Next, in our individual lives, look at the networks that you already have. Maybe it’s in the music community. Maybe it’s a sewing circle. Maybe it’s a bowling league. Maybe you’re an educator. Maybe it’s in the medical field. The religious community. It’s time to call your friends in those spaces and to figure out realistically what is it you can do in this moment that might make a difference. How do you self organize within your most natural networks, where you have the most expertise? What do you when immigrants can no longer access health care? What do you do when Black Lives Matter activists are arrested in the hundreds and are unable to make bail? What happens when people who own property are told it is a crime to rent to certain people without documentation? How will you be prepared to respond? It is important to think of these things, not because I think the most, worst things will happen, but because simply we don’t know. Prepare for the worst.

At the end of the day, we have to insure that our communities are vocal and visible in this period. I used to tell people back in the day hate groups don’t come to town bringing their racism, their homophobia, their sexism, antisemitism, I will add Islamophobia, to our communities. They simply organize the bigotry that already exists. Our best defense are vocal protests, vocal statements from public leaders, from artists, business leaders saying that we area communities of inclusion. We will not allow anyone to be isolated because of their race, gender, sexual orientation, religion, national origins, disabilities. That it is simply not allowable. We need to insure that our leaders are saying that every day during this period. It cannot be said enough. If we don’t, we will signal that we are vulnerable. If we signal if we are vulnerable in this period, the worst could happen.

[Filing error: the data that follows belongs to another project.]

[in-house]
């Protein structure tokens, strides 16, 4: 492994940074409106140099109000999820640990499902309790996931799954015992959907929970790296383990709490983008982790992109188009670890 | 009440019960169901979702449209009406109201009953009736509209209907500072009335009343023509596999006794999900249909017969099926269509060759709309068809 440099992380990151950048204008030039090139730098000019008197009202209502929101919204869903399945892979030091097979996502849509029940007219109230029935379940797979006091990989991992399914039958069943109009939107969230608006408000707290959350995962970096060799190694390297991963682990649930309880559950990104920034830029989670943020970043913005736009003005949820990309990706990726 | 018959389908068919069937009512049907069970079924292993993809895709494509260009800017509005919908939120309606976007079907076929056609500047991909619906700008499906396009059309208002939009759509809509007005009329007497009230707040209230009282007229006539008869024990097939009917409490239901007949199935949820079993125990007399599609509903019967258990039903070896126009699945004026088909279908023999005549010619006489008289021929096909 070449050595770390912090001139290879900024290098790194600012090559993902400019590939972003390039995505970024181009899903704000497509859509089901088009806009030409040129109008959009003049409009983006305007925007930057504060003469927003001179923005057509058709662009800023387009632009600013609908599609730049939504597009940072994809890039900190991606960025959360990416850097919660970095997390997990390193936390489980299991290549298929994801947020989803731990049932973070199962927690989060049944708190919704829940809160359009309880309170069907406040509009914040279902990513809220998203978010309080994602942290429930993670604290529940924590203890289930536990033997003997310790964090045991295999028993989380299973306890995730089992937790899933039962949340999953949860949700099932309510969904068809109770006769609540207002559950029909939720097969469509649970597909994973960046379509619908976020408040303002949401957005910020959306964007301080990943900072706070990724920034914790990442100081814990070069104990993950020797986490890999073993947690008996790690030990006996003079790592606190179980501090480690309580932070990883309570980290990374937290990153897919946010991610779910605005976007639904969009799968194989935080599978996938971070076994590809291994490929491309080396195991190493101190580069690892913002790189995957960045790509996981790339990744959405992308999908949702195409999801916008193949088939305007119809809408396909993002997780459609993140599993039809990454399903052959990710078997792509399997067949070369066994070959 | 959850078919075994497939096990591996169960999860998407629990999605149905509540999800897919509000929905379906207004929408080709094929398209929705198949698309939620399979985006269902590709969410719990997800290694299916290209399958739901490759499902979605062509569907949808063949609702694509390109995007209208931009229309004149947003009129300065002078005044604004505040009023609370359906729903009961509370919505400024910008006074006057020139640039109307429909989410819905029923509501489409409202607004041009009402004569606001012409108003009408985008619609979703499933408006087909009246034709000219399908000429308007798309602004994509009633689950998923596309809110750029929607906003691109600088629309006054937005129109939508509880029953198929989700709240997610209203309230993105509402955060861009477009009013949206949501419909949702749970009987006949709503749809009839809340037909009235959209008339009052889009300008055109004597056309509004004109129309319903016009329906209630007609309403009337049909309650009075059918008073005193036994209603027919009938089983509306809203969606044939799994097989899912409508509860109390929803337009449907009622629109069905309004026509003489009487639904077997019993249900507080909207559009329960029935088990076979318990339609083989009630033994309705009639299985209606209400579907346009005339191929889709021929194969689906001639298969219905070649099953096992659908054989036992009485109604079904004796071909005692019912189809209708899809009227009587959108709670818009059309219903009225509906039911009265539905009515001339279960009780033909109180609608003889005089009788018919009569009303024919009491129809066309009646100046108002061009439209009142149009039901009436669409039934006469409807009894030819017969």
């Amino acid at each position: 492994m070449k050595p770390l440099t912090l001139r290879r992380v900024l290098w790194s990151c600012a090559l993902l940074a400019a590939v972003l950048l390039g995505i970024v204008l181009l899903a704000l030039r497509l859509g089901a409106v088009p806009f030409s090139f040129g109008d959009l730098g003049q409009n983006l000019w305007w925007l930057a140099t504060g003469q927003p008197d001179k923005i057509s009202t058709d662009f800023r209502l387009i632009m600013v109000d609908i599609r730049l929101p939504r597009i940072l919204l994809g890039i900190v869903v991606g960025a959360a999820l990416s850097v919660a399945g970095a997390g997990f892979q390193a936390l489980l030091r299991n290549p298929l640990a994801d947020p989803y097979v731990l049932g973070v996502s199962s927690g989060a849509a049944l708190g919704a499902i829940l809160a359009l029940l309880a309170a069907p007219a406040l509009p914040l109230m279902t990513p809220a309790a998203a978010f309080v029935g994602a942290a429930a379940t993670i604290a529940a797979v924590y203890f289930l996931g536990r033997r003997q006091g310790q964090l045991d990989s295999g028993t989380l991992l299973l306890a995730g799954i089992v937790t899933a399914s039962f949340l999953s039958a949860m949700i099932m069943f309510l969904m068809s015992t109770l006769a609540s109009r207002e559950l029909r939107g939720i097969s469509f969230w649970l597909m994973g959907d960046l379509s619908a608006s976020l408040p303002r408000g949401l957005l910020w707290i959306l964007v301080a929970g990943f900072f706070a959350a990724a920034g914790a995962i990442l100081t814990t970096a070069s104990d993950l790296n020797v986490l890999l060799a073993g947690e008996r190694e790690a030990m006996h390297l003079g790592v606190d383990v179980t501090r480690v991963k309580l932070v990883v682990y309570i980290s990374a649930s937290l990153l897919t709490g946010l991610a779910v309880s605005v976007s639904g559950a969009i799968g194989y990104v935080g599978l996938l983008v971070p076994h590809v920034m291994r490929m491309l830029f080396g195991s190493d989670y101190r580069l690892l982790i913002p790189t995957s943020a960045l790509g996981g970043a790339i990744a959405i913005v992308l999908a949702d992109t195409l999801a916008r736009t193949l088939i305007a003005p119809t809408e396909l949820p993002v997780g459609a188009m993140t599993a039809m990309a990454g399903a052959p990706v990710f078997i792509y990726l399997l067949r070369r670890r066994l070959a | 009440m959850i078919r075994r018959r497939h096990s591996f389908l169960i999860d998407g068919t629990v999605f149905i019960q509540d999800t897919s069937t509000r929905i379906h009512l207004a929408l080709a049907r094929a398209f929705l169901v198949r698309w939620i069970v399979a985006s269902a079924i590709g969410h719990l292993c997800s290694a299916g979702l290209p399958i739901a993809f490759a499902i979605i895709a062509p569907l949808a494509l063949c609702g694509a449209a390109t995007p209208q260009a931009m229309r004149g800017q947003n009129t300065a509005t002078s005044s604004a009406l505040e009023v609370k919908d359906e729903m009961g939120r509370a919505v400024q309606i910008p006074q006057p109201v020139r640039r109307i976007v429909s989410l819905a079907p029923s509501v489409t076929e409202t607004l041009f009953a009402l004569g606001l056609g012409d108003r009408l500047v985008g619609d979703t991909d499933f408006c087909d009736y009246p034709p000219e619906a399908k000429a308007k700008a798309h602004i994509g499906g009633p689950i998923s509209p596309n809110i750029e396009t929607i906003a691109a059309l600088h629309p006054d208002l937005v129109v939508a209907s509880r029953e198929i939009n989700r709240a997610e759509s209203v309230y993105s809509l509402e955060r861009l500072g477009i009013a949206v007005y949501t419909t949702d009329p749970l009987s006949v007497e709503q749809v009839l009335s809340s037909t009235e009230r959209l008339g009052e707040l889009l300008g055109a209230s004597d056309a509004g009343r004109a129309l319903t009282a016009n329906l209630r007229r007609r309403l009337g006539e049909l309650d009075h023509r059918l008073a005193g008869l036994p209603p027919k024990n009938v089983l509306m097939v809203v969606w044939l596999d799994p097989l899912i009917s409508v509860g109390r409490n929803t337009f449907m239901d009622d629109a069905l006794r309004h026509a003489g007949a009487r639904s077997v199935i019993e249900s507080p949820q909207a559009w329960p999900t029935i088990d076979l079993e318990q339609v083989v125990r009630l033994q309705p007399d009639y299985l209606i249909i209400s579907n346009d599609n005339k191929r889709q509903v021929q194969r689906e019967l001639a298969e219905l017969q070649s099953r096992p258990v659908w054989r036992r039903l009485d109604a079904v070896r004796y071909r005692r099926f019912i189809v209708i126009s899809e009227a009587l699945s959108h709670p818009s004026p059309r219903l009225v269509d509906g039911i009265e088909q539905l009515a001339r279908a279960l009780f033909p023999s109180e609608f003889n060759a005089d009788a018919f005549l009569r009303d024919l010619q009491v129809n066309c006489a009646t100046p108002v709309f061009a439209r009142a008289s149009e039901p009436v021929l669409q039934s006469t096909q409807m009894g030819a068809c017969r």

I want to give hope. If this were to happen, I’m so thankful it didn’t happen 10 years ago. I’m so thankful it didn’t happen 20 years ago. I am thankful it didn’t happen five years ago. If this fight is to come, it is come at the right time. It is come at a time when we have birthed some of the most powerful social movements that we have seen since the 70s. Black women. Immigrant youth. People who are working for less than minimum wage or working three minimum wage jobs to take care of their families. Folks concerned about climate. Transgender activists who are unapologetic. Across this country movements have joined up and joined together to stand against bigotry and hatred. Whether it’s Not One More. Whether it’s 18 Million Rising. Whether it’s Black Lives Matter. Whether it’s Water is Life. Whether they are saying, “Model Minority Mutiny.” What they are saying is, “Room to breathe.” They are unapologetic with this demand: that all of us have the right to live, love, and work free from fear.